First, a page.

“You can’t go to California and get a pair of shoes for what you can get a house in Detroit.”
That’s a quote from this Bloomberg story on the distressed housing market in Detroit, and how some people are scooping up foreclosed homes by the dozens. According to the story, one man bought 290 Detroit properties for $189,600, which is less expensive than a single-family home in many U.S. Metropolitan areas.
A bit more from the story:
More than 6,500 Wayne County parcels were auctioned in 2011 and another 20,000 are expected for sale this year, said David Szymanski, the county’s chief deputy treasurer.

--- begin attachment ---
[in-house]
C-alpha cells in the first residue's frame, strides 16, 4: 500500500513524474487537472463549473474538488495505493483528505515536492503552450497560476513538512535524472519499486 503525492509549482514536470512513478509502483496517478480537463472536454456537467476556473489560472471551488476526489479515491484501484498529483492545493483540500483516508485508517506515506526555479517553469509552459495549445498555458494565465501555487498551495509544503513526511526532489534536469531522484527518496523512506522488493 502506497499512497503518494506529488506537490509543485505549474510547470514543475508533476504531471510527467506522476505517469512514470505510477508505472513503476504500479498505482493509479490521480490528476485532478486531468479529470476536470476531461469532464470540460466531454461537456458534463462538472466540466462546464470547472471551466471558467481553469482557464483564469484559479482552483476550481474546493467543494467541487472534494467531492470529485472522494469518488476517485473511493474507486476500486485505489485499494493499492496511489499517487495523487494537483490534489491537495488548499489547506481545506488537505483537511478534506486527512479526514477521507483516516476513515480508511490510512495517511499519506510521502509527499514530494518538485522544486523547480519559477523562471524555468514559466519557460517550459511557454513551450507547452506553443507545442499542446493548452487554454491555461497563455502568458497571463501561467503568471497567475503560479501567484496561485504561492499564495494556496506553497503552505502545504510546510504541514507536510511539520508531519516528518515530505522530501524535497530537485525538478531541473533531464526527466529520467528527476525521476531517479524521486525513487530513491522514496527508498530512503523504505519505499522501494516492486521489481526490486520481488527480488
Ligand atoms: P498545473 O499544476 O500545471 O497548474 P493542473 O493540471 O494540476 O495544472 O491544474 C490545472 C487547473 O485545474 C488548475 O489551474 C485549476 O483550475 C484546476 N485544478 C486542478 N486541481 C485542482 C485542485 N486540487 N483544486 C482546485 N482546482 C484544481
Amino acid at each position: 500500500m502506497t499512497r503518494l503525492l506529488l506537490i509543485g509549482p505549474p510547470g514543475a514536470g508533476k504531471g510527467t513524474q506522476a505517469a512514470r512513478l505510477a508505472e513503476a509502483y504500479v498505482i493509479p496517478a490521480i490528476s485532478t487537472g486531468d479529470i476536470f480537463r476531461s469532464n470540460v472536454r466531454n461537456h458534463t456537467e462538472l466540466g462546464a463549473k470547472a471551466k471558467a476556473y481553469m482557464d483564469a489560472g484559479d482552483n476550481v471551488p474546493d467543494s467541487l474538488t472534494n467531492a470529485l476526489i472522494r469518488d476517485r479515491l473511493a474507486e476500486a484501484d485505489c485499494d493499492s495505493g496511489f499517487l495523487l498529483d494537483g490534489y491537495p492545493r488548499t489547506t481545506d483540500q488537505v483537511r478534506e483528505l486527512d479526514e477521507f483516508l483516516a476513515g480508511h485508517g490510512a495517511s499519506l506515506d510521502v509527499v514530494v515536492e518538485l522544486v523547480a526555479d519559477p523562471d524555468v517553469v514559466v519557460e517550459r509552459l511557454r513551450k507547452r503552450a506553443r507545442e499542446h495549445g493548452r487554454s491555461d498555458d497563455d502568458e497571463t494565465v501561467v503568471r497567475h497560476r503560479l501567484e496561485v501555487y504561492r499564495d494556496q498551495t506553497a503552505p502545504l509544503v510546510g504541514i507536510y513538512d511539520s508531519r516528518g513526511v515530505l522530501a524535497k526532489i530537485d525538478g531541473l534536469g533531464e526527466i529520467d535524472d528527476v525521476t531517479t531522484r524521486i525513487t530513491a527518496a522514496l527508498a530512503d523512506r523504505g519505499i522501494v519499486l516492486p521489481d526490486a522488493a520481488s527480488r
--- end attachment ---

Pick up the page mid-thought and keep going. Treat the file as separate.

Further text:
Roughly one-quarter of Detroit’s housing units are vacant, according to Detroit Future City, a 50-year blueprint for the city’s recovery. Mallach worked on the plan initiated by Mayor Dave Bing to redesign Detroit’s 139 square miles, larger than San Francisco, Boston and Manhattancombined for a shrinking population. It envisions such strategies as turning sparsely populated swaths into green space and farms.
About 150,000 of Detroit’s 385,390 lots are vacant or have unused buildings, Mallach said. About 66,000 parcels are publicly owned, and that number grows as unsold homes from tax auctions revert to the city or state.
Detroit Future City assumes the population will bottom out at about 615,000. It fell by 25 percent since 2000 to 713,000 in the 2010 U.S. Census.